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Flying High

Photo by Ron Wurzer
UW Aerospace Engineering Alumna Heidi Lyman, ’84, ’92, enjoyed the ride of her life aboard a U.S. Navy Blue Angels F/A-18 Hornet during Seafair week. She now knows the surreal feeling of pulling 7.4 g’s, and describes the ride as thrilling beyond measure.

Lyman is a former Boeing aerospace engineer who now teaches mathematics and engineering at South Seattle Community College. Lyman says that back when she was a student studying aeronautic and astronomic engineering at the UW, she was absolutely obsessed with flying. Though she became an expert in aviation theory, she never expected the thrill of enjoying the real-world experience.

“I wear glasses and so I thought flying in something like a Hornet would be out of the question for me,” Lyman said. “I accepted the fact that would be something I would never experience.”

That all changed this past August, when the United States Navy Blue Angels honored Lyman as a Key Influencer, and took her on an hour-long ride aboard Blue Angels F/A-18 Hornet #7.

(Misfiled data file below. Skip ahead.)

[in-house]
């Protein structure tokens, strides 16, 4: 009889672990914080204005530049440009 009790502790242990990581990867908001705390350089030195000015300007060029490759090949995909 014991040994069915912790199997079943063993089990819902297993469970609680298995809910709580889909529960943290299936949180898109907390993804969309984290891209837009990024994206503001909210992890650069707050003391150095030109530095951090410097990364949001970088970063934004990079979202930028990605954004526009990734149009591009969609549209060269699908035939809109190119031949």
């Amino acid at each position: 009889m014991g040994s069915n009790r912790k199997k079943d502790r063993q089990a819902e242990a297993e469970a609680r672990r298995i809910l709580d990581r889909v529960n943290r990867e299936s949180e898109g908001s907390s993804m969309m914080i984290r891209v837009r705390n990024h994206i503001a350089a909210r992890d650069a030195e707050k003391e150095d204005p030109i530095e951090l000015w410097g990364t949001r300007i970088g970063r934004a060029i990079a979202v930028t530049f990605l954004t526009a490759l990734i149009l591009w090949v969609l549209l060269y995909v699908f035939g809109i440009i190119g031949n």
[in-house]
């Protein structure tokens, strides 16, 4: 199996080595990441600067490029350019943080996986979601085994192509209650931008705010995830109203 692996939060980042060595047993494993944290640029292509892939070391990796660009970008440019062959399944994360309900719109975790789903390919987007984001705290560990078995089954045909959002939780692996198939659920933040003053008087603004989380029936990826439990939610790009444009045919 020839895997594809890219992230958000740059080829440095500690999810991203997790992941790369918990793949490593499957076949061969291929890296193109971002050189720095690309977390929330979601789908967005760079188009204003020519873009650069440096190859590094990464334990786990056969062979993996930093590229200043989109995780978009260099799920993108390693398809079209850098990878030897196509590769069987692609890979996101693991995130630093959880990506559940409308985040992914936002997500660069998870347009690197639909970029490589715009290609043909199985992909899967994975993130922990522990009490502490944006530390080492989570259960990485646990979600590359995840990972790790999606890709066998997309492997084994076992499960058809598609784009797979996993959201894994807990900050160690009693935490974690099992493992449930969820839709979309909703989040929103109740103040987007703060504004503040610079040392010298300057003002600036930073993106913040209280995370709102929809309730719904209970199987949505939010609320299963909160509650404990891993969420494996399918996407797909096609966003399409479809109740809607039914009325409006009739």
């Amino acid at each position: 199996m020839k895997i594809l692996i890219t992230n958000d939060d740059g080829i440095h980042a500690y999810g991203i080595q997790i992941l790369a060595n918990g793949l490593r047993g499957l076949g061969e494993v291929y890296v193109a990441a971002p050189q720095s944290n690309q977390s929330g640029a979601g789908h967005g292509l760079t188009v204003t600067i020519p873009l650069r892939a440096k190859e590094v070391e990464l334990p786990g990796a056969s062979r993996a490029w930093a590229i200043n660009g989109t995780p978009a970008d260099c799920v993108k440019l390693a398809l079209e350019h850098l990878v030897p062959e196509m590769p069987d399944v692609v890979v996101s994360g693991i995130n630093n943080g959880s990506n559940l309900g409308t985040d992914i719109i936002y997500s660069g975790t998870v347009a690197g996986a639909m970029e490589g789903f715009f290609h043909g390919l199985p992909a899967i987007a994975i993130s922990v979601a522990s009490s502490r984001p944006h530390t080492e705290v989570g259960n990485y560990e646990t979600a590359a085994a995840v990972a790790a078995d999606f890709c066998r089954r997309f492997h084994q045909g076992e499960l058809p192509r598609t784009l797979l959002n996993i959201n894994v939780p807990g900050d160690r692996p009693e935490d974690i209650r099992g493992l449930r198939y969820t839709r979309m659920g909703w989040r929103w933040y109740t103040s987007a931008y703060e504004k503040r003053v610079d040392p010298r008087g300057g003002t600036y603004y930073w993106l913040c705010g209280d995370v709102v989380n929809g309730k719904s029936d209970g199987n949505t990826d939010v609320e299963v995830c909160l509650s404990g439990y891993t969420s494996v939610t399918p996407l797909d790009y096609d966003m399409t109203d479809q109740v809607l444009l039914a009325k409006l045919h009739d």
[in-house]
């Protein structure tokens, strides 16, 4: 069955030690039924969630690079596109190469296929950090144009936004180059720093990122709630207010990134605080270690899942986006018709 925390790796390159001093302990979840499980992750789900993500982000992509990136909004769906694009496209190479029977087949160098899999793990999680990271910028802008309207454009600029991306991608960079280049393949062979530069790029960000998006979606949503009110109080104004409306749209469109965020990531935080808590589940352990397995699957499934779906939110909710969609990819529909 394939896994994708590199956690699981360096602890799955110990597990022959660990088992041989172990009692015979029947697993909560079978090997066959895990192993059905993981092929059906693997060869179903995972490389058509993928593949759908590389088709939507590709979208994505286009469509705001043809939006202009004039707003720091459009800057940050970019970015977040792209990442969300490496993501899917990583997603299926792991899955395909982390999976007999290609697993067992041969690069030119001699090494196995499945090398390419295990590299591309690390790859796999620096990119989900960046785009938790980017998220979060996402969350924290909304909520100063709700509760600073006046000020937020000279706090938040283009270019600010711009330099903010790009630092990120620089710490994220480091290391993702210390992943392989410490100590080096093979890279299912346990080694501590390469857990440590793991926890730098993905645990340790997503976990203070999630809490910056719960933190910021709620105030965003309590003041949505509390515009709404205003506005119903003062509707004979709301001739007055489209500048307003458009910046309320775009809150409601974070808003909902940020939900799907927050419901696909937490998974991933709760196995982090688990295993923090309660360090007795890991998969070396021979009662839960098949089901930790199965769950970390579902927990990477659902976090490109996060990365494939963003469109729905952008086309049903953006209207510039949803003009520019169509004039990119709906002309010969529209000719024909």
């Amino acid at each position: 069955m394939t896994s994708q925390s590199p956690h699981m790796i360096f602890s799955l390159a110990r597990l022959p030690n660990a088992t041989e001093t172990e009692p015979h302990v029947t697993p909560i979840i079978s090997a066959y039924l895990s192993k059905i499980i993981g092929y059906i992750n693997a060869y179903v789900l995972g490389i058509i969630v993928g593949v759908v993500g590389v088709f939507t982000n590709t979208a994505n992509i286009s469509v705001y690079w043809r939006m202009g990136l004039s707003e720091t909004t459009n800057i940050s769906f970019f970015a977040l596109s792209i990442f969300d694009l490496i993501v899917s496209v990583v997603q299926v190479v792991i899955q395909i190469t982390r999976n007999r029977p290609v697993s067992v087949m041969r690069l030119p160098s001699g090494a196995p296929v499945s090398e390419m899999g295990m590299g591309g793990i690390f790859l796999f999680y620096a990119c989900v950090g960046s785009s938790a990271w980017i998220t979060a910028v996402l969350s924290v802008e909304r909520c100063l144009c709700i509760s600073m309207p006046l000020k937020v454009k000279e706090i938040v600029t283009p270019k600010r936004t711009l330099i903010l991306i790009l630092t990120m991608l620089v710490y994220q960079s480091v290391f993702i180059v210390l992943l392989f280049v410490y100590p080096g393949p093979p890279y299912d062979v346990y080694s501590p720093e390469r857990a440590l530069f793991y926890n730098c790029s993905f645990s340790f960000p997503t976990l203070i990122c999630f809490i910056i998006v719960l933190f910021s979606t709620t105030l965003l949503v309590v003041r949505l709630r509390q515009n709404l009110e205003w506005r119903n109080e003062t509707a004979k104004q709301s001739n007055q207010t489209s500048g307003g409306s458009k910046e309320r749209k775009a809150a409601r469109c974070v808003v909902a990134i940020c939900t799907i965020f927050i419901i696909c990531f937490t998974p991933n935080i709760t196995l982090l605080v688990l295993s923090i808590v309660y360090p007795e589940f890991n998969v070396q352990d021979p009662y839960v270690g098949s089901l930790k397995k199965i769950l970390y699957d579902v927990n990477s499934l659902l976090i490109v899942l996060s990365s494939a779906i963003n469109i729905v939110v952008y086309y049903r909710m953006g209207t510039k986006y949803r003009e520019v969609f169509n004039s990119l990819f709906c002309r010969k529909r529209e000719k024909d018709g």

Her journey to becoming a Key Influencer began more than a year ago when she was nominated for the honor by a Navy recruiter. Lyman was then asked to write an application letter to be read by the Blue Angels pilots themselves. They chose her letter based on her enthusiasm and willingness to use the experience as a teaching tool in the classroom.

“I explained how I love to use real-world examples when I am teaching,” Lyman said. “I knew having such an amazing firsthand experience would be something I could use for years to come.”

Flying at such speed and with such force is taxing on the human body, and so Lyman was also required to pass physical endurance tests. These included swimming a 100 yards without stopping, and running two miles in under 20 minutes.

And so on a clear, picture-perfect August morning, Lyman arrived at Boeing field admittedly more than a little nervous. It is one thing to teach the effects of velocity and acceleration on the body, and quite another to feel their effects at 17,000 feet.

She wore a mathematically themed t-shirt in honor of her students and red, white and blue socks. The Blue Angels provided her with a blue flight suit (navy blue of course). On her wrist she proudly wore a handmade bracelet.

“I realized I needed something representing my Husky pride, and so I found some purple and gold yarn,” she said.

After returning from her hour-long flight over the Puget Sound area, Lyman says the experience was indescribable. When asked what it felt like to pull 7gs she laughed and said, “It was actually 7.4gs—can’t forget the .4—and it feels like I just spent three hours at the gym. It was incredible. I am so grateful to have had this experience.”

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